Just a short drive south (literally one exit on the highway) is a little place called Carmel-by-the-Sea. It’s like a land straight out of a fairy-tale. Streets don’t have names, house roofs are made from wood and have intricate designs and fences are made from sticks. The beaches are also out of this world.
White sandy beaches seem to always be a stone’s throw away. The entire beach along the shore is this beautiful white sand only seen in movies. Keep in mind the water is cold. There are people surfing but are wearing wet suits.
All of the places on this list were complete surprises to us. I am sure as we keep exploring this beautiful Earth our lists will forever change but for now, these are our top spots.
Have you been to any of these cities? Let us know what you thought of it in the comment section below.
After living a life on the road for around 3 years, we now consider ourselves experts in finding the best free campground. If you add the fact that we have only paid for about 4 nights of accommodation – boondocking is our specialty. There are many aspects you should factor into your decision about where you should spend your time in the woods.
Whether you are looking for a new unplugged experience, or just want to find some of the most secluded campgrounds, going off the beaten path works wonders for your mental health. Since we travel with dogs we prefer public sites rather than private ones where we don’t have to keep them leashed all the time. We have been asked so many times how we find the sites we stay at so we thought we’d let you all in on all of our secrets.
This is for weekend warriors and Vanlifers alike. No matter where in North America you are these tips will help you find the best campground near you. Some places are going to be easier to camp in than others. Depending on where you are going, there are certain things you should know.
Not in North America? Check with local bylaws for rules on camping. When we were road tripping through Scotland they have a freedom to roam act that allows you to camp on any public land.
There are tons of land that you can camp on for FREE in North America. If you are in Canada most “Crown land” is free to camp on as well as any forest service roads. For example, 94% of land in British Columbia is considered Crown Land. This means the government owns the land. The USA has a similar thing called BLM land. This is land that isn’t owned by a single person. It is owned by the government, considered public land, and is free to use.
Not all maps will show you where this is or how to get to it, but trust us it is some of the best land to camp on. Some of this land is simply that, bare land that you can set up a tent or park your van on. The cool thing about this land is that you will find campgrounds that have everything provincial, or state, parks have. This can include picnic tables, fire pits and even outhouses. Don’t expect electricity or running water though.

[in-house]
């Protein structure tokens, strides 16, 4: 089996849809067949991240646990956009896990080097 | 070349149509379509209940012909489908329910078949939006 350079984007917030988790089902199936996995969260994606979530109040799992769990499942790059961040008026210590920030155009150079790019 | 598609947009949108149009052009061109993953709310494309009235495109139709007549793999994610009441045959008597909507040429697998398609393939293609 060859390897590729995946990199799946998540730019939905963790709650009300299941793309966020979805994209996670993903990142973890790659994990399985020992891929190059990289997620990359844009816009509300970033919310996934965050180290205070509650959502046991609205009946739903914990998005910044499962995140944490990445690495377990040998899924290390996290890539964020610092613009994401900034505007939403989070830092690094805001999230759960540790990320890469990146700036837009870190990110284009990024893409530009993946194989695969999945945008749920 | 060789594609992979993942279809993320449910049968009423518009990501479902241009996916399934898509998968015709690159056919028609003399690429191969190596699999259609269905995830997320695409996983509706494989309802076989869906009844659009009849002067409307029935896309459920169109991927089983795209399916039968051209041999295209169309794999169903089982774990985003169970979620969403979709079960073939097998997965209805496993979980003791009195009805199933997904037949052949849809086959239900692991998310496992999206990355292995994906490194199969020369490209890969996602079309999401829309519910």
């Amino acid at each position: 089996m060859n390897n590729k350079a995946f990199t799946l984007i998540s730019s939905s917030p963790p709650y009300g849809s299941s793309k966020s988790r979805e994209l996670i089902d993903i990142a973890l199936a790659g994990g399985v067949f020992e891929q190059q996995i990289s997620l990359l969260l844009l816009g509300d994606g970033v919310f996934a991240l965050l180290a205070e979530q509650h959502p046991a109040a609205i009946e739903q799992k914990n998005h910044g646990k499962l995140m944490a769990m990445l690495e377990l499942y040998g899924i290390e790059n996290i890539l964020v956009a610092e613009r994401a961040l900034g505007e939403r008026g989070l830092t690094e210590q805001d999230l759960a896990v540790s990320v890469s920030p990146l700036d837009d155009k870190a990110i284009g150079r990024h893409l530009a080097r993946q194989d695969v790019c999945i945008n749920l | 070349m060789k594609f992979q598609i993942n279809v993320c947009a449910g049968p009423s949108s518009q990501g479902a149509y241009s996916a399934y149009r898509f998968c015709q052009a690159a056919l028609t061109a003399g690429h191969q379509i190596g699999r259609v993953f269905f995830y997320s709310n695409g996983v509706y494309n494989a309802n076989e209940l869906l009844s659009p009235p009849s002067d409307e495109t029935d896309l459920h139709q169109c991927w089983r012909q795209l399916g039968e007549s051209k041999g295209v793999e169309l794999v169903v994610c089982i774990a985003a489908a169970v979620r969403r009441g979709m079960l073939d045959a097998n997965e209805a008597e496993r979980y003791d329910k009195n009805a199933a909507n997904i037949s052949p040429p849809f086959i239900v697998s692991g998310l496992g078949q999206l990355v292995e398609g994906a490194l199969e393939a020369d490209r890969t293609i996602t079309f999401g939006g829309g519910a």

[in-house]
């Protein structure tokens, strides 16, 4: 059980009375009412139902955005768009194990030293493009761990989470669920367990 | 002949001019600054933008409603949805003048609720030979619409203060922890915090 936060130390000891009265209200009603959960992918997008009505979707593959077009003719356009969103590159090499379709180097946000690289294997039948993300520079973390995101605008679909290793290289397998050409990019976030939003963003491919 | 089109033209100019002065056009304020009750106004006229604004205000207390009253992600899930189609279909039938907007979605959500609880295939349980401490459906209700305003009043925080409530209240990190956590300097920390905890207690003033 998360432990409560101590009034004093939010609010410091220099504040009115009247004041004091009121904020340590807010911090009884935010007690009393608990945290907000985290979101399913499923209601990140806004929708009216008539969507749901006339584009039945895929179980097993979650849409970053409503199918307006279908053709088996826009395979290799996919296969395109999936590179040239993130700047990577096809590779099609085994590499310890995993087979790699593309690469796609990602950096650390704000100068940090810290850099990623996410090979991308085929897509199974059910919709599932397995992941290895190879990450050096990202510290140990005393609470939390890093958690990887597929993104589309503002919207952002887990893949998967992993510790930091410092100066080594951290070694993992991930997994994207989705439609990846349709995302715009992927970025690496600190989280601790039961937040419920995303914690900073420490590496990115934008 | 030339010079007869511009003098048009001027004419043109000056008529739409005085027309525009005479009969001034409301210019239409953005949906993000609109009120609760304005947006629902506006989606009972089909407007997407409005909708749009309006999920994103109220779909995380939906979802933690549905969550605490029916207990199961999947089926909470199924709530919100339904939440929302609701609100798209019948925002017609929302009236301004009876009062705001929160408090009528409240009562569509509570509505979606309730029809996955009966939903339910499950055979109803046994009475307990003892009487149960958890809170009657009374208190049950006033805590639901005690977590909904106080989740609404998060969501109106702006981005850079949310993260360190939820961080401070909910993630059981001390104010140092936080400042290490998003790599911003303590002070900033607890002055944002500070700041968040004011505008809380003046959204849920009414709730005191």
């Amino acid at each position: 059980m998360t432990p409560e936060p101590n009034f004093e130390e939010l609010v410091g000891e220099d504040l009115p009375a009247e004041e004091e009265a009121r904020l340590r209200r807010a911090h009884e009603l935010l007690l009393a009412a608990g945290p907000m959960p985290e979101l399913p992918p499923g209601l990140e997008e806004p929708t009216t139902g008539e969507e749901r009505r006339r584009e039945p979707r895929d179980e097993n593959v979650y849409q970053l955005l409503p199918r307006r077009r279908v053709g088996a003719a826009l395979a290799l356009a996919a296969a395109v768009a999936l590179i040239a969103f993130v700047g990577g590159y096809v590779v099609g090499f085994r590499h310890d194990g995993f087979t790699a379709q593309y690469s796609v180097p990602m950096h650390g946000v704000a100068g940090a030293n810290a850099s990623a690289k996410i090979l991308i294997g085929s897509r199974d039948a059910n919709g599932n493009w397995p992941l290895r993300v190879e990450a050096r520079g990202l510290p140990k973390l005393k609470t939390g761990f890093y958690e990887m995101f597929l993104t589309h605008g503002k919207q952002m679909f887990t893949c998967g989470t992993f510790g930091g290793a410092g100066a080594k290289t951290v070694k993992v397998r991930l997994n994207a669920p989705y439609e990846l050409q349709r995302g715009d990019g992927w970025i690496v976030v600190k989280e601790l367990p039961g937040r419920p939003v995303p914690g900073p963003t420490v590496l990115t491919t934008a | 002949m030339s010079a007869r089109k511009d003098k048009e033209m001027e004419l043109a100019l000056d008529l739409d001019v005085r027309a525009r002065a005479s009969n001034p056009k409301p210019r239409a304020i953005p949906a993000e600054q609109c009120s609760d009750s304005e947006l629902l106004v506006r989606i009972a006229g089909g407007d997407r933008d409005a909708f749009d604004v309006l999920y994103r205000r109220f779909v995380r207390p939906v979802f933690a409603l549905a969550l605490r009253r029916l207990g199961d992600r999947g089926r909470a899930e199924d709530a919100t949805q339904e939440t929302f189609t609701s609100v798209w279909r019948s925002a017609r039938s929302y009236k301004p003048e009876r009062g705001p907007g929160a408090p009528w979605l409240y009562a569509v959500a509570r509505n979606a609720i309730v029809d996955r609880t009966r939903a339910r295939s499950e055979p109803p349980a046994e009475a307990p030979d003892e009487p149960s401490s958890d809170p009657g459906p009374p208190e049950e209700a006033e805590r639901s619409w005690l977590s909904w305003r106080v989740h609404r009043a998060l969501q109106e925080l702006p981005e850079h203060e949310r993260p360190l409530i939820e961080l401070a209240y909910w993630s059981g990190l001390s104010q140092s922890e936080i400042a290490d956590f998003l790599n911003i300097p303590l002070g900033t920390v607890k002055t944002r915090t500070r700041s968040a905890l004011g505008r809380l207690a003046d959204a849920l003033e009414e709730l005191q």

* A few things to consider:
Do your research to see if there are any fire restrictions in your area. If there are you can be fined for starting a fire. It is your responsibility to find this out. This is especially true in Canada where there are fire restrictions every single summer in most places.
For both Canada and the USA, there is usually a stay limit, typically around 14-21 days. This, at least in our experience, isn’t strongly enforced but rather a way to keep it fair for all campers to get an opportunity to experience the site.
There are no garbage services at these sites. It is your responsibility to pack out what you pack in. Keep in mind that someone has been at your site before you. If they left the site a mess you’d be upset, so treat your space with respect. One thing that is great to leave behind is the extra firewood you didn’t use. This is always a welcomed surprise for the next camper or RV.
Rangers and police do not usually patrol these areas. This doesn’t mean that they are dangerous, it just means you have to be courteous to your neighbours. For example, don’t party until 2 am right beside a family with young children.
Recreation Sites and Trails are a halfway point between completely free off-grid sites and Provincial/State Parks. They usually come with a small fee per night – usually in the $15 – $20 range. Rules are usually more relaxed at these recreation sites but also have fewer amenities than at Provincial Campsites.
Their website is a great resource to find areas that have a lot of campsites. These are nearly all first come first served so we recommend finding areas that have a few Recreation Sites close by – there’s nothing worse than having packed and drove to the site only to find out that it’s full.